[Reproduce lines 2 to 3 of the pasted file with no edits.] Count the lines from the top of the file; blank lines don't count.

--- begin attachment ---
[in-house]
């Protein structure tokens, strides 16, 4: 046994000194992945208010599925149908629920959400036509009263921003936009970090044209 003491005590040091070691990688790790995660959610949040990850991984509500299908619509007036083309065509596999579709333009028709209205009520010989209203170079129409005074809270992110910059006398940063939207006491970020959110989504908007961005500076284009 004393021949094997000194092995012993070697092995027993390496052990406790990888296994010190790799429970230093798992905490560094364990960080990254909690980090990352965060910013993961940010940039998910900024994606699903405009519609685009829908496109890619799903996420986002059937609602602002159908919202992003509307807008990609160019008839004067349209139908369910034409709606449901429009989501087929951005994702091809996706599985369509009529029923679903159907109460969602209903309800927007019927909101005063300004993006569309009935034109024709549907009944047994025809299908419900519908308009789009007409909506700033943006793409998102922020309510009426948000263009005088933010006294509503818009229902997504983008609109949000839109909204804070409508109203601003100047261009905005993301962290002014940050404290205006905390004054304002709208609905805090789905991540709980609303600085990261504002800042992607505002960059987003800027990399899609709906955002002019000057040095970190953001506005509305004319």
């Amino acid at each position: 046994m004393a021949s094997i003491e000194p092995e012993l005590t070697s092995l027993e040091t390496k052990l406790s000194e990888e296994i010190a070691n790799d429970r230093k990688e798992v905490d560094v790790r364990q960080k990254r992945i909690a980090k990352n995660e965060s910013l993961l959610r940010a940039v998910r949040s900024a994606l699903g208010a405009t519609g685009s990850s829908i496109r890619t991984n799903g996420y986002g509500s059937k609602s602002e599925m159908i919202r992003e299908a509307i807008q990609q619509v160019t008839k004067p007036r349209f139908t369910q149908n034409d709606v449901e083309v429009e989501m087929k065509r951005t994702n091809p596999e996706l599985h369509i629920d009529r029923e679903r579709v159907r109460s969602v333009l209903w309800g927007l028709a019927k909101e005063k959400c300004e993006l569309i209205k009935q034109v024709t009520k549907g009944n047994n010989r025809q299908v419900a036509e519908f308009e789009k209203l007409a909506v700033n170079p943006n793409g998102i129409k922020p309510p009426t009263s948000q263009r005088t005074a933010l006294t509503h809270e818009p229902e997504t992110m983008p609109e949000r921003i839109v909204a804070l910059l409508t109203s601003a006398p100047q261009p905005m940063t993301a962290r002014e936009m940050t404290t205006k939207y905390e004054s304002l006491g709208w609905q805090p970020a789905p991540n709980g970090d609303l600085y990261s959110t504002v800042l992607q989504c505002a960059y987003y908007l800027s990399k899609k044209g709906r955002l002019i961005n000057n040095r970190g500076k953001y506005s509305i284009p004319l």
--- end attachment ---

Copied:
């Protein structure tokens, strides 16, 4: 046994000194992945208010599925149908629920959400036509009263921003936009970090044209 003491005590040091070691990688790790995660959610949040990850991984509500299908619509007036083309065509596999579709333009028709209205009520010989209203170079129409005074809270992110910059006398940063939207006491970020959110989504908007961005500076284009 004393021949094997000194092995012993070697092995027993390496052990406790990888296994010190790799429970230093798992905490560094364990960080990254909690980090990352965060910013993961940010940039998910900024994606699903405009519609685009829908496109890619799903996420986002059937609602602002159908919202992003509307807008990609160019008839004067349209139908369910034409709606449901429009989501087929951005994702091809996706599985369509009529029923679903159907109460969602209903309800927007019927909101005063300004993006569309009935034109024709549907009944047994025809299908419900519908308009789009007409909506700033943006793409998102922020309510009426948000263009005088933010006294509503818009229902997504983008609109949000839109909204804070409508109203601003100047261009905005993301962290002014940050404290205006905390004054304002709208609905805090789905991540709980609303600085990261504002800042992607505002960059987003800027990399899609709906955002002019000057040095970190953001506005509305004319």
């Amino acid at each position: 046994m004393a021949s094997i003491e000194p092995e012993l005590t070697s092995l027993e040091t390496k052990l406790s000194e990888e296994i010190a070691n790799d429970r230093k990688e798992v905490d560094v790790r364990q960080k990254r992945i909690a980090k990352n995660e965060s910013l993961l959610r940010a940039v998910r949040s900024a994606l699903g208010a405009t519609g685009s990850s829908i496109r890619t991984n799903g996420y986002g509500s059937k609602s602002e599925m159908i919202r992003e299908a509307i807008q990609q619509v160019t008839k004067p007036r349209f139908t369910q149908n034409d709606v449901e083309v429009e989501m087929k065509r951005t994702n091809p596999e996706l599985h369509i629920d009529r029923e679903r579709v159907r109460s969602v333009l209903w309800g927007l028709a019927k909101e005063k959400c300004e993006l569309i209205k009935q034109v024709t009520k549907g009944n047994n010989r025809q299908v419900a036509e519908f308009e789009k209203l007409a909506v700033n170079p943006n793409g998102i129409k922020p309510p009426t009263s948000q263009r005088t005074a933010l006294t509503h809270e818009p229902e997504t992110m983008p609109e949000r921003i839109v909204a804070l910059l409508t109203s601003a006398p100047q261009p905005m940063t993301a962290r002014e936009m940050t404290t205006k939207y905390e004054s304002l006491g709208w609905q805090p970020a789905p991540n709980g970090d609303l600085y990261s959110t504002v800042l992607q989504c505002a960059y987003y908007l800027s990399k899609k044209g709906r955002l002019i961005n000057n040095r970190g500076k953001y506005s509305i284009p004319l």